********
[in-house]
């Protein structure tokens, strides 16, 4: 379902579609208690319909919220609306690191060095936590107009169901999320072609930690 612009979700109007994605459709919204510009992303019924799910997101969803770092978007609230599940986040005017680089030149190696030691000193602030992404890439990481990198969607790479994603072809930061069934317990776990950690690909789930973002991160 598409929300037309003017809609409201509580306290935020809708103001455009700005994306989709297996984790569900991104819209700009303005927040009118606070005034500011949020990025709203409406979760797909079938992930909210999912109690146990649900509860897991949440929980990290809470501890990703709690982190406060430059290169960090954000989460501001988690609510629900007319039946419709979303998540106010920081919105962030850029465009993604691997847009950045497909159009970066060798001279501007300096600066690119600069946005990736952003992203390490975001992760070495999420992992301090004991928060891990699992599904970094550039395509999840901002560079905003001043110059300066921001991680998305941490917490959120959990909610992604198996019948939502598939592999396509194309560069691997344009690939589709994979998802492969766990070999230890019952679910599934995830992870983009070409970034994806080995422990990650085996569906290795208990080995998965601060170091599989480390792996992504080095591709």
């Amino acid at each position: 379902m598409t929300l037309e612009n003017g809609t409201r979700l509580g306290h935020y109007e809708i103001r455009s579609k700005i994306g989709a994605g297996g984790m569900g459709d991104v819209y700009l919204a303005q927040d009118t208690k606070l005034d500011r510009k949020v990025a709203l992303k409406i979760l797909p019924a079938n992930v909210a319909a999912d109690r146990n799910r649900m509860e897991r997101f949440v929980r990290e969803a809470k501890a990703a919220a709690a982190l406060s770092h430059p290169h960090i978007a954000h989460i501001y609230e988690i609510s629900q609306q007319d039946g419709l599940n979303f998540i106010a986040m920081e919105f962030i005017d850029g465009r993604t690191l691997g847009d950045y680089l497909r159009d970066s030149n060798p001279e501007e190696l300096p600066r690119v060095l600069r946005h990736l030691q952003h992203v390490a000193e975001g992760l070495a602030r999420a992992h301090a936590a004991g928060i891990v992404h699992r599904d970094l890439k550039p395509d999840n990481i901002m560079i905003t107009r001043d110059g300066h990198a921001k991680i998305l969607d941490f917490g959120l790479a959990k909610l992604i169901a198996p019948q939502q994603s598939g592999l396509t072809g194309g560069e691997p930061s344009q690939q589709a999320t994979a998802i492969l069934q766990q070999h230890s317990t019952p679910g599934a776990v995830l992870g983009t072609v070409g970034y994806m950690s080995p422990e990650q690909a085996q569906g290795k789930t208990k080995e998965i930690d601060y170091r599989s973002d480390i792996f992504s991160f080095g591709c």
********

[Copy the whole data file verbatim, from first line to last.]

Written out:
[in-house]
């Protein structure tokens, strides 16, 4: 379902579609208690319909919220609306690191060095936590107009169901999320072609930690 612009979700109007994605459709919204510009992303019924799910997101969803770092978007609230599940986040005017680089030149190696030691000193602030992404890439990481990198969607790479994603072809930061069934317990776990950690690909789930973002991160 598409929300037309003017809609409201509580306290935020809708103001455009700005994306989709297996984790569900991104819209700009303005927040009118606070005034500011949020990025709203409406979760797909079938992930909210999912109690146990649900509860897991949440929980990290809470501890990703709690982190406060430059290169960090954000989460501001988690609510629900007319039946419709979303998540106010920081919105962030850029465009993604691997847009950045497909159009970066060798001279501007300096600066690119600069946005990736952003992203390490975001992760070495999420992992301090004991928060891990699992599904970094550039395509999840901002560079905003001043110059300066921001991680998305941490917490959120959990909610992604198996019948939502598939592999396509194309560069691997344009690939589709994979998802492969766990070999230890019952679910599934995830992870983009070409970034994806080995422990990650085996569906290795208990080995998965601060170091599989480390792996992504080095591709």
């Amino acid at each position: 379902m598409t929300l037309e612009n003017g809609t409201r979700l509580g306290h935020y109007e809708i103001r455009s579609k700005i994306g989709a994605g297996g984790m569900g459709d991104v819209y700009l919204a303005q927040d009118t208690k606070l005034d500011r510009k949020v990025a709203l992303k409406i979760l797909p019924a079938n992930v909210a319909a999912d109690r146990n799910r649900m509860e897991r997101f949440v929980r990290e969803a809470k501890a990703a919220a709690a982190l406060s770092h430059p290169h960090i978007a954000h989460i501001y609230e988690i609510s629900q609306q007319d039946g419709l599940n979303f998540i106010a986040m920081e919105f962030i005017d850029g465009r993604t690191l691997g847009d950045y680089l497909r159009d970066s030149n060798p001279e501007e190696l300096p600066r690119v060095l600069r946005h990736l030691q952003h992203v390490a000193e975001g992760l070495a602030r999420a992992h301090a936590a004991g928060i891990v992404h699992r599904d970094l890439k550039p395509d999840n990481i901002m560079i905003t107009r001043d110059g300066h990198a921001k991680i998305l969607d941490f917490g959120l790479a959990k909610l992604i169901a198996p019948q939502q994603s598939g592999l396509t072809g194309g560069e691997p930061s344009q690939q589709a999320t994979a998802i492969l069934q766990q070999h230890s317990t019952p679910g599934a776990v995830l992870g983009t072609v070409g970034y994806m950690s080995p422990e990650q690909a085996q569906g290795k789930t208990k080995e998965i930690d601060y170091r599989s973002d480390i792996f992504s991160f080095g591709c």